Everybody experiences precisely the same present moment; now is the same experience to everybody, but Nature does not recognise any such event. There is no present moment in the physical world; it is a concept of each individual consciousness. This immediately presents the materialist with a situation for which there does not appear to be any physical explanation, nor does one appear possible. If the present moment is a simultaneous experience for all living humanity and is a result of individual cerebral activity, then it follows that cerebral behaviour in the area of the brain controlling time appreciation must be identical in everybody from birth to death. Given the known wide variations in those areas of the brain controlling physical activity, it would be impossible to claim that the local area associated with temporal activity is immune to such variation. It would require acceptance of an entirely new type of evolutionary process for which there is not the slightest evidence. Clearly, it is a phenomenon which cannot be explained on a physical basis.
A similar situation arises with universal perception, in which everybody, with unimpaired eyesight, irrespective of age, race, colour and sex, when looking at the same scene, sees exactly the same image. If this were not so, it would have been detected at the beginning of civilisation and life today would be virtually impossible. For the same reason that it is impossible to explain temporal appreciation on a physical basis, the fact that everybody sees the same image at precisely the same instant in spite of the normal variations in cerebral configuration again indicates a function which cannot be explained on a physical base and strongly indicates the existence of a non-physical element. The verifiable existence of such an element removes one of the main valid arguments of the sceptic, which is that, within our present knowledge of the physical universe, paranormal phenomena are impossible.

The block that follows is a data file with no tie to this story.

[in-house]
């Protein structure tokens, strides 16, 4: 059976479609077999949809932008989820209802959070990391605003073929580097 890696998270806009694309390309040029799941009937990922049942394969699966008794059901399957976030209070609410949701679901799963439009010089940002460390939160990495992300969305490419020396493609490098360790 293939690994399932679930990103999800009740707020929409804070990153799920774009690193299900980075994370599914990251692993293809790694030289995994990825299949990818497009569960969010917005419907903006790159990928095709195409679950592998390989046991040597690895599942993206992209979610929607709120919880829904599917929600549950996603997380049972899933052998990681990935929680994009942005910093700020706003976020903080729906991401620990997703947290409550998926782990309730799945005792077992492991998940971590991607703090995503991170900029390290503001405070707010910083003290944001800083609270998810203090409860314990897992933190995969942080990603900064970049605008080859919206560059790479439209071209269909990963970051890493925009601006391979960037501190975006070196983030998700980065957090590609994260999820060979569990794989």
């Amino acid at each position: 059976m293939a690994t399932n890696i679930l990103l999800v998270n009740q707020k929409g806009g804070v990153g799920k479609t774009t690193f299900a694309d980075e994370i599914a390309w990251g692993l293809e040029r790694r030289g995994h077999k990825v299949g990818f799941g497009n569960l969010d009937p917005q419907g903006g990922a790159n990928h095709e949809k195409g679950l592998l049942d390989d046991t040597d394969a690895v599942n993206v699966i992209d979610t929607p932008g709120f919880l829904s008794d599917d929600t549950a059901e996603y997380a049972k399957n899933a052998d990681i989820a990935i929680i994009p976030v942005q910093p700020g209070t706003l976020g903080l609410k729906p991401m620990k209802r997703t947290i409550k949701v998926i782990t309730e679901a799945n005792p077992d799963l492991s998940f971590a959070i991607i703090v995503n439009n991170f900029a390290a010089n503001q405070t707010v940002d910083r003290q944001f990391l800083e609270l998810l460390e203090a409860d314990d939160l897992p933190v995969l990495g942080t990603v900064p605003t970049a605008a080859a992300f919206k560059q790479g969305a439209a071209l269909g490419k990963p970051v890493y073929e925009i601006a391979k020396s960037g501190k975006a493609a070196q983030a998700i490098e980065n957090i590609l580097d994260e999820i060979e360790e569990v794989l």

The apparently non-physical nature of this situation is confirmed by an associated phenomenon. If a group comprising, say, octogenarians and teenagers, again with unimpaired eyesight, are all asked to look at the same object and make a painting of it, they will all paint identical pictures. There is no characteristic in the paintings of one group which distinguishes it from the other. All dimensions and colours correspond and no group has wavy lines which the other draws as straight and so on. The only conclusion which can be drawn from this observation is that the way in which consciousness creates the images of visual perception does not deteriorate in any way between childhood and old age. If the function of image creation is cerebral, then the brain has an area which does not grow old with the passing of time, as does every organic function of the body. In order to justify his rejection of a nonphysical element, the sceptic has to put forward a plausible and acceptable theory to describe its working and the steps by which it evolved.